Winston was sitting up with his back propped against a wooden wall when he saw Naax heading towards him. A young girl was squatting beside him on the ground giving him his third cup of water. Winston’s lips were bone dry and he felt ravenously hungry. He was aware of a bad smell coming from somewhere nearby and realised that it originated from his own wounds. The gunshot wound to his shoulder had been covered in what looked like baked clay; he tried to move it but it hurt like hell. His other wounds were tightly wrapped in a kind of rough textured gauze. The man who approached was a tall and handsome, with bronzed flesh and sharp Mongoloid features. He wore a straw hat and had his long black hair tied behind it. Another young girl walked excitedly behind the newcomer; when Winston had awoken from his long sleep she had immediately hurried off to alert somebody, presumably this person. The man carried an air of authority – he was apparently the leader. But leader of what?

The man moved his face close to Winston’s. His eyes carefully worked their way over Winston’s features and the crowd of onlookers fell silent. “I am Naax, chief of the Haiku tribe,” he said slowly. “We have cared for you and healed your wounds. I welcome you. You are my slave. You will serve me.”

Winston felt for his weapons and realised that they had been taken from him. The abort button strapped to his thigh was also gone. In fact, all his clothing had been removed. Winston was completely naked.


Mr. Happy – Chapter 06


Thing were gradually becoming a little clearer. “We found this… And this… And this…” said Ray Moore, pulling out a sheaf of A4 printouts. The printouts contained facsimile copies of pages from old newspapers. “It’s looking more and more like our man has his own fairy godmother.”

Nathan Phillips took the clippings from Moore and examined them, holding them close to his face. “I see,” he said quietly. “This obviously complicates things.”

The time was 10.35 a.m. and Phillips had called Moore into his office because he had an idea to put to him. Off all his colleagues, Moore was the person whom Phillips respected the most, even if he never showed it.

Over the past thirty-six hours Phillips had been doing a lot of thinking. He’d been unable to sleep as his mind systematically worked its way through permutation after permutation. Time was running out for him. Phillips was now more than seventy years old and he was feeling his age more than he ever did. He knew that it was physically possible for him to commit to yet another mission, with all the planning and calculations involved, the long nights, the fatigue, the constant stress. Another mission might just be the last thing that Philips ever did. There had to be another way.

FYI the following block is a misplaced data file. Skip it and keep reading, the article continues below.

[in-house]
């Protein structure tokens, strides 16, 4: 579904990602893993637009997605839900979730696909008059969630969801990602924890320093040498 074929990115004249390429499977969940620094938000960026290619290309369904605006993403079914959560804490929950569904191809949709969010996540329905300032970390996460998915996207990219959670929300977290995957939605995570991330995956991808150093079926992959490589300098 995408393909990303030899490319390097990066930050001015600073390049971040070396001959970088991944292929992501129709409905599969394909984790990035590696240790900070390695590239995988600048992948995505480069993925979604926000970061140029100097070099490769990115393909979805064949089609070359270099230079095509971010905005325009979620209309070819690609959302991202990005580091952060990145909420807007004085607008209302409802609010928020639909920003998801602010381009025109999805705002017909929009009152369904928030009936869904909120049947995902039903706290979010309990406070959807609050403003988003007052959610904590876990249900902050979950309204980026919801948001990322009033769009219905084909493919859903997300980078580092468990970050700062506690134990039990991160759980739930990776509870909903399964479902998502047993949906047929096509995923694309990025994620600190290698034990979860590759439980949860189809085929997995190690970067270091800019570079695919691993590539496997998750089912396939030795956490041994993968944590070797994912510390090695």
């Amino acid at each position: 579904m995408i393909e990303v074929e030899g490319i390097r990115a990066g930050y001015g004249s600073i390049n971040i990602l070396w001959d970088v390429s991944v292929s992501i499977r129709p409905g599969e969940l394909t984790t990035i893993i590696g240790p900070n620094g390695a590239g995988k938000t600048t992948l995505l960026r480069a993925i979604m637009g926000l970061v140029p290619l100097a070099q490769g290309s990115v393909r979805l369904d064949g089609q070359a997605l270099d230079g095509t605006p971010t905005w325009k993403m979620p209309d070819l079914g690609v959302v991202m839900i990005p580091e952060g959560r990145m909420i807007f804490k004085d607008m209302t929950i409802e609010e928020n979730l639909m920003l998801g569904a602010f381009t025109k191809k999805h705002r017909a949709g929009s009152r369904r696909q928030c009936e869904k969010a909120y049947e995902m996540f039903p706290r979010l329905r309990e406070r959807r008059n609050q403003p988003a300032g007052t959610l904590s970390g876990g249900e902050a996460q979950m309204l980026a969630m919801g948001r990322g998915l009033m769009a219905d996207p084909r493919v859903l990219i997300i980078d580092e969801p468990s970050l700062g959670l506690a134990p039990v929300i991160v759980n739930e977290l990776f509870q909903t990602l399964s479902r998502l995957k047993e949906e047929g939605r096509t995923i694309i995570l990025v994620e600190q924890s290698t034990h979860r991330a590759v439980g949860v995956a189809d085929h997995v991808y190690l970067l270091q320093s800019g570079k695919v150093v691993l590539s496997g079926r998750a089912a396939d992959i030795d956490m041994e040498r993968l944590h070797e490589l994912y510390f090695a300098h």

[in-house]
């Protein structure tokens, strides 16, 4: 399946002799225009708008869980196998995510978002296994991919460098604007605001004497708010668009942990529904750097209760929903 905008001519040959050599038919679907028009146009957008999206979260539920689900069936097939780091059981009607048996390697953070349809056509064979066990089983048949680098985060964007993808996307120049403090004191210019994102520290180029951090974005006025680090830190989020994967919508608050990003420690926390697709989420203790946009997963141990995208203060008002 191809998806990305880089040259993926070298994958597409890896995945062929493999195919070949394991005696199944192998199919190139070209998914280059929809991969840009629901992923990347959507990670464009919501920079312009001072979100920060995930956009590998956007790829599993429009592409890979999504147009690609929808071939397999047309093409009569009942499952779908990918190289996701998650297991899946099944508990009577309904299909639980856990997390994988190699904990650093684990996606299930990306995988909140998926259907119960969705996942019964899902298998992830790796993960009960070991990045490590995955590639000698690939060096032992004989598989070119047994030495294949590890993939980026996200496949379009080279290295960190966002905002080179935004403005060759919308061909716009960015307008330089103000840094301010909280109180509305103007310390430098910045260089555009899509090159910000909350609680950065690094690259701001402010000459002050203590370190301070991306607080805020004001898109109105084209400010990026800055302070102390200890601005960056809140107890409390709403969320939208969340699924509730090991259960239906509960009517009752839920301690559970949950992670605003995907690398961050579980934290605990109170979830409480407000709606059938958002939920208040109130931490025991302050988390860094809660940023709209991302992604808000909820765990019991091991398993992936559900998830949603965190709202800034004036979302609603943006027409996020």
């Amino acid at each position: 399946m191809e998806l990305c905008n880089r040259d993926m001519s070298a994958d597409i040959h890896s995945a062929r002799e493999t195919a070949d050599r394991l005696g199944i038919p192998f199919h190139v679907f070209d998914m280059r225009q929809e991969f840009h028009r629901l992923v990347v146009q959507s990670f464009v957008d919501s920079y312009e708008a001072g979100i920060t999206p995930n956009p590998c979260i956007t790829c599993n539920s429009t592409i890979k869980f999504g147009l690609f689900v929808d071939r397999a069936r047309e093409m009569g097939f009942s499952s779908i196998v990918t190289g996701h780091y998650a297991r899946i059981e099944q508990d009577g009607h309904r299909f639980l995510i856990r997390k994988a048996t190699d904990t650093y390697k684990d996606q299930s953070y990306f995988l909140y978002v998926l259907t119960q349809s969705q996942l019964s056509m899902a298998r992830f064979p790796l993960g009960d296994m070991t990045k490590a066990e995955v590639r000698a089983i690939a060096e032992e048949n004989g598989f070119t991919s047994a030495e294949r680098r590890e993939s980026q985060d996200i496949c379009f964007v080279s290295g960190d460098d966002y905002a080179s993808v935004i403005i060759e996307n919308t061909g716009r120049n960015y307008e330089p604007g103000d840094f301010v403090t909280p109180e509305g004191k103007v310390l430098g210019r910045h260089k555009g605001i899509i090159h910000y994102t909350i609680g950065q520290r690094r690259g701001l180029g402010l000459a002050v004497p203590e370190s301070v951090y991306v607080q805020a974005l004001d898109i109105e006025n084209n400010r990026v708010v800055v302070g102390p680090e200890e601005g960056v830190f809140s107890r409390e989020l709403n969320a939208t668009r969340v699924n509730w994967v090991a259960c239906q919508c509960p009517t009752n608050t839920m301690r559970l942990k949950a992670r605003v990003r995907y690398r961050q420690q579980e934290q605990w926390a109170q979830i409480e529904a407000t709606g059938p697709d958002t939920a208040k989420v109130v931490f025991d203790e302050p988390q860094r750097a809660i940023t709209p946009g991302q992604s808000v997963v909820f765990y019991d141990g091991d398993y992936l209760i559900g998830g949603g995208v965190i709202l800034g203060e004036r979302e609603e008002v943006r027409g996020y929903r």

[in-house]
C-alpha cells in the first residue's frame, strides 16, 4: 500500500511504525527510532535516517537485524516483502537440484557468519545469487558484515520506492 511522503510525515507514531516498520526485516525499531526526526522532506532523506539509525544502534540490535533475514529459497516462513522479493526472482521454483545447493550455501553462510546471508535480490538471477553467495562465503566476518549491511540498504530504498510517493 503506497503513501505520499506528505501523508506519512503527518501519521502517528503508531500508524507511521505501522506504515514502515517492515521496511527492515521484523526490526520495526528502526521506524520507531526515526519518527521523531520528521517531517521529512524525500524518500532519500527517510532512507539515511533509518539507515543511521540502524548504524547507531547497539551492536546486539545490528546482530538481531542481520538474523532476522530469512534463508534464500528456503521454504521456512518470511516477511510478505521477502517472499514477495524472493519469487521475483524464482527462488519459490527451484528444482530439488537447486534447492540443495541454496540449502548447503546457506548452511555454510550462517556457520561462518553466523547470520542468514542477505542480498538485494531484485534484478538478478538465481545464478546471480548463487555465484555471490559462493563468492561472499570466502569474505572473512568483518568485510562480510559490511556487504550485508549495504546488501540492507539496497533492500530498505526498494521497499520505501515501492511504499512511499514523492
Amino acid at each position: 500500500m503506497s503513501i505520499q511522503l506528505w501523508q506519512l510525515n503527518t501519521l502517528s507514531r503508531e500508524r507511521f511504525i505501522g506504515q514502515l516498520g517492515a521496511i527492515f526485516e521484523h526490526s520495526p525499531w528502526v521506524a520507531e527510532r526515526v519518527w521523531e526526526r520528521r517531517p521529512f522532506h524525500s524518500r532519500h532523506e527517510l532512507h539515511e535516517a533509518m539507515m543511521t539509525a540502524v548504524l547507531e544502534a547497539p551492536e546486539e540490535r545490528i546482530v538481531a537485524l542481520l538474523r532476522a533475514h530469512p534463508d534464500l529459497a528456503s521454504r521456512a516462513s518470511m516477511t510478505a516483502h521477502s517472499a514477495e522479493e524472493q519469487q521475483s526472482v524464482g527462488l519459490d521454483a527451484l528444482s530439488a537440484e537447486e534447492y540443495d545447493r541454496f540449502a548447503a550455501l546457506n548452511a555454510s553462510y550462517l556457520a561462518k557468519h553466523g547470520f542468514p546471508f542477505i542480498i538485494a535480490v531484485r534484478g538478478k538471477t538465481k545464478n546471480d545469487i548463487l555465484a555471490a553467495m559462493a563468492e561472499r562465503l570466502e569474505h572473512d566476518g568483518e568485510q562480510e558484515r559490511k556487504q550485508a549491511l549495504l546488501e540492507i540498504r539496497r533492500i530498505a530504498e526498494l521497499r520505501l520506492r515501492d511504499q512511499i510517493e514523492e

“A fairy godmother, eh?“ said Phillips, looking every year of his age. “Yes, you’re right, Ray. Things have suddenly gotten a lot more complicated.”




David Griffin had grown accustomed to the life of a single man. Naturally he still desperately missed Susan and he missed the kids, particularly the noises that the kids made when they were younger. He missed them playing, the giggles and whoops of joy that used to fill the house – even the tears and tantrums. He missed a lot of things. But in many ways he was as happy as he could be with his solitary lifestyle.

Griffin was a creature of habit: he liked to rise early, shower and take a short stroll before breakfast. He had been following this routine since he sold the big house two years ago and moved into the flat in Whitehall Park. He could have kept the other place had he chosen to but Susan and the kids were present in every nook and cranny and it was more than he could be expected to cope with.

When Susan died, Griffin had gone into a deep depression. Her illness had been long and fraught. Griffin had been forced to sit and watch as she slowly wasted away. The emaciated rag doll that finally drew its last choking breath one cold October morning back in 1996 bore very little resemblance to the golden haired beauty that he pursued through the streets of Cambridge thirty years earlier. Susan’s death had changed so many things. As the tiny nub of cancer lodged in her stomach had grown, Griffin found himself altering, too. Something happened between him and the kids. Susan’s death forced a wedge into their relationship and now David was lucky if he got a telephone call from any of them.